According to advisors for Starbucks, the company's May anti-racial bias training in response to the arrest of two black men at a Philadelphia Starbucks does not go far enough, and the company should undergo a "civil rights audit" to ensure that all racial bias is weeded out.
On April 12, the manager of a Philadelphia Starbucks called the police on two black men who were loitering in the store and refusing to make a purchase, actions that violate the company's corporate policy. Philadelphia Police Chief Richard Ross, who also happens to be black, states that the officers who went to the scene asked the men on three different occasions to leave the location, and the men repeatedly refused. It was at that point that the men were arrested, but Starbucks did not file any charges. Conveniently, a video captured the scene, but only from the moment in which the arrest began — it does not capture any of the events leading up to the arrest.
The backlash against the once left-wing bastion was swift and fierce. Critics began calling for boycotts and encouraging others to do the same.
Starbucks CEO Kevin Johnson was appalled by the incident, calling it “reprehensible” and apologizing publicly. The company announced that it would close all of its stores on May 29 to allow its employees to attend a training seminar on racial bias, developed by “experts,” including former Attorney General Eric Holder.
“I’ve spent the last few days in Philadelphia with my leadership team listening to the community, learning what we did wrong and the steps we need to take to fix it,” Johnson said in a statement, adding, “While this is not limited to Starbucks, we’re committed to being a part of the solution. Closing our stores for racial bias training is just one step in a journey that requires dedication from every level of our company and partnerships in our local communities."
On May 29, 175,000 Starbucks employees received the training. But according to Heather McGhee of the equality advocacy group Demos and Sherrilyn Ifill of the NAACP Legal Defense Education Fund, a more “rigorous evaluation” is necessary to fully eliminate “unconscious bias” from the store.
A new report by McGhee and Ifill released on Monday evaluating the company's response to the April arrest states that while the May 29 training was somewhat successful, it claims that the surveys completed by participating employees following the training were not adequate enough to measure the outcome of such a large-scale effort. It also claims that Starbucks should have heeded their recommendation to train the employees in regional centers where large groups of employees could gather under the guided instruction of facilitators. Instead, the company opted for self-guided curriculum that small groups followed in each store, which was guided by videos from executives and outside experts.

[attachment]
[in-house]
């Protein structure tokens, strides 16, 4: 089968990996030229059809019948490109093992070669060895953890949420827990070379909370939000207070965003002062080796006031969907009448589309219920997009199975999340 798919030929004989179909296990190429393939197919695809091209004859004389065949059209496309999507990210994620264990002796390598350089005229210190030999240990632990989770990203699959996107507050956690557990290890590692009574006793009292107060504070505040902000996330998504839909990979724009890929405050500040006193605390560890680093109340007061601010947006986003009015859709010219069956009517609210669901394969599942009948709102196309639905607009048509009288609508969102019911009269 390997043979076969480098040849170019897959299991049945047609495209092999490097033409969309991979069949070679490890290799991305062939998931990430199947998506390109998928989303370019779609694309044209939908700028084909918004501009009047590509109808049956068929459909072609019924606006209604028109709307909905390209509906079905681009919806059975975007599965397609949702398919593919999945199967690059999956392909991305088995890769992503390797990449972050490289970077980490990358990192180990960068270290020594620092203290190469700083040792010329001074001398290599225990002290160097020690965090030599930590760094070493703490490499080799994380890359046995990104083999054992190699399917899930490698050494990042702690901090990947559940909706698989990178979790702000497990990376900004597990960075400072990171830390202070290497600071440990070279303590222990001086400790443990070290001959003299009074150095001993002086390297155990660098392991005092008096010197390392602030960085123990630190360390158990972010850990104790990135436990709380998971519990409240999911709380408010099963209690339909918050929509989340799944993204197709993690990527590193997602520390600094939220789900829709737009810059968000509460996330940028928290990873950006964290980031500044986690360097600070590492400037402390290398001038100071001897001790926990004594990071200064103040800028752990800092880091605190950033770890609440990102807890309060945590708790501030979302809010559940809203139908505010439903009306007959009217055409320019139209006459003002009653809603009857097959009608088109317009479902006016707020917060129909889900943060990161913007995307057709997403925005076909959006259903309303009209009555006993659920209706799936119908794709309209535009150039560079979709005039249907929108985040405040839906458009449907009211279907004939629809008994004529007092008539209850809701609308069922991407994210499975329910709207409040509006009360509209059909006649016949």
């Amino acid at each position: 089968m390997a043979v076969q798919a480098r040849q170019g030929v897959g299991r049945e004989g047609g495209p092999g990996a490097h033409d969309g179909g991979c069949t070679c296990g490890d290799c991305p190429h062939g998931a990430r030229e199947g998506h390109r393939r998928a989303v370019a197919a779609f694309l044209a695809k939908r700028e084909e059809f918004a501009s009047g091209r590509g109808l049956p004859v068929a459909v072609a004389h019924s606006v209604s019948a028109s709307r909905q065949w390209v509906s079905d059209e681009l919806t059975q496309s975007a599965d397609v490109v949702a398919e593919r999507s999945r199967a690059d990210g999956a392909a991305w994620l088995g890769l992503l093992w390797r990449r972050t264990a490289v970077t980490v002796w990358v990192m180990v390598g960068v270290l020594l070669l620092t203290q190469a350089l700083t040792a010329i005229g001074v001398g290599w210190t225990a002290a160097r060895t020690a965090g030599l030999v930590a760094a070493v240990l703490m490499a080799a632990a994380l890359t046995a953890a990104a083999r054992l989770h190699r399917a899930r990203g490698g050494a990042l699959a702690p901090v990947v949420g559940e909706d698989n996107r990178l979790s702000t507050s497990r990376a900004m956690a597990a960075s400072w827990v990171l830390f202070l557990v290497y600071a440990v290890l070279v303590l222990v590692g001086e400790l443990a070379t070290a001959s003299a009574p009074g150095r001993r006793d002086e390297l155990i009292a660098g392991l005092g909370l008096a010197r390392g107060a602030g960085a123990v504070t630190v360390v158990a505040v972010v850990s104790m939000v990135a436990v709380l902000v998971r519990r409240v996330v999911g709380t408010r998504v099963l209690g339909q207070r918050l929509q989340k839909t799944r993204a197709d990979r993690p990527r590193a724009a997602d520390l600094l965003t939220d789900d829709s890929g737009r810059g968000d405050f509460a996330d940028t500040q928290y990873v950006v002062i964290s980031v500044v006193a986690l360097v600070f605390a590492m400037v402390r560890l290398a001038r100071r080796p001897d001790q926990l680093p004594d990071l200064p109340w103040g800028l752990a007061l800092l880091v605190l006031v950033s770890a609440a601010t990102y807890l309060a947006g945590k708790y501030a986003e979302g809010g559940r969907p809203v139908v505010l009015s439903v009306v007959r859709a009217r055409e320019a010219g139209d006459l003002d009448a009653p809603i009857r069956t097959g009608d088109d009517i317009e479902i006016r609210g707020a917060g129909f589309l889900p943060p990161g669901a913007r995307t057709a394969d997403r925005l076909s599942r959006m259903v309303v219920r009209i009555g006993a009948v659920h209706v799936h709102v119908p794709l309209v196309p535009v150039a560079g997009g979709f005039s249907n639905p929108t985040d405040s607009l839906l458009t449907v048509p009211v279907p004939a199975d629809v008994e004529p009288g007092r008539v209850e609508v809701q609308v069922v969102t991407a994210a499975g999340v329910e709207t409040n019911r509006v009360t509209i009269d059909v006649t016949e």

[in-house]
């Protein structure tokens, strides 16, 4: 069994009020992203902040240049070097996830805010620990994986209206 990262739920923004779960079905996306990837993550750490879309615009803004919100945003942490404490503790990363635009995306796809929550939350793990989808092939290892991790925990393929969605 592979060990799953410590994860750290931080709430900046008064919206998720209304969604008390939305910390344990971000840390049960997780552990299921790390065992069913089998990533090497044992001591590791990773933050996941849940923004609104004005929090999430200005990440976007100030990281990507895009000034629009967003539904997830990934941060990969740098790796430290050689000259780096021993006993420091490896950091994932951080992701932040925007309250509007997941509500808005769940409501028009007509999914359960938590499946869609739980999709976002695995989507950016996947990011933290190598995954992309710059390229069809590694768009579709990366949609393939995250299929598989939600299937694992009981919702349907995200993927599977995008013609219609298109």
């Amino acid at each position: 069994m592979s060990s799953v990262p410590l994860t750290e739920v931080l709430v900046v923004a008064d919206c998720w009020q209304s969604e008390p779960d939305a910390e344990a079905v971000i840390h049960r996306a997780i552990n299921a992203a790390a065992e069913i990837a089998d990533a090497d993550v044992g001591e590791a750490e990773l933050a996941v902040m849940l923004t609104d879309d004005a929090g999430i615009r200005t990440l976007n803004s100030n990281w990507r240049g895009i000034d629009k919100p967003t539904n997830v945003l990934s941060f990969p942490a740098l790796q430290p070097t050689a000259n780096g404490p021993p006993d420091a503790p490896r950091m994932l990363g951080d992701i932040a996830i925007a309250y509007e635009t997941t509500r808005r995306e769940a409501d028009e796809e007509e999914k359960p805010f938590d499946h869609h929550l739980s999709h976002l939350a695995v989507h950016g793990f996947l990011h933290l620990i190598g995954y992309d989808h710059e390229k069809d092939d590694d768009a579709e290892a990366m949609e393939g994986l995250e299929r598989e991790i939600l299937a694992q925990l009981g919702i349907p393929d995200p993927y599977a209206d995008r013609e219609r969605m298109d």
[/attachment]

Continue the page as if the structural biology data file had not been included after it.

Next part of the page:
The Seattle Times reports that the advisors are recommending that the company be examined through a “civil-rights lens,” which will evaluate discrepancies in customer treatment based on background and racial equity in the Starbucks team. All employees, including board members, should be evaluated, they suggest.
The evaluation would include a complete overhaul of policy manuals to prioritize equity, according to the Seattle Times. There would be directions on how to respond to incidents of harassment and discrimination. The company's "customer bill of rights" should be hung in every Starbucks store, and would now include policies that allow the use of restrooms and stores to all individuals, regardless of whether they are paying customers.
The Daily Wire notes the absurdity of such a policy: “This means Starbucks employees will be forced to interact with homeless individuals streaming in from the streets, including those who are mentally ill and have addiction issues. This essentially turns employees into social workers of sorts, requiring them to seek help from outside groups like the United Way.”
In fact, that is exactly what the advisors are suggesting. Starbucks has partnered with United Way to “give employees options ... for connecting those customers with resources rather than calling police.” McGhee calls this a “police alternative” and claims it is “essential” to change the company's culture.
And while all of this may finally serve to get Starbucks back into the Left's good graces, it poses problems for customers who go to Starbucks to get some studying or work done, or who just want to enjoy their coffee with some friends. It poses even bigger problems for employees who now have to manage a potentially dangerous population. The new policies could cost Starbucks employees and customers.
But hey, at least the Left is happy. For now.
Photo: AP Images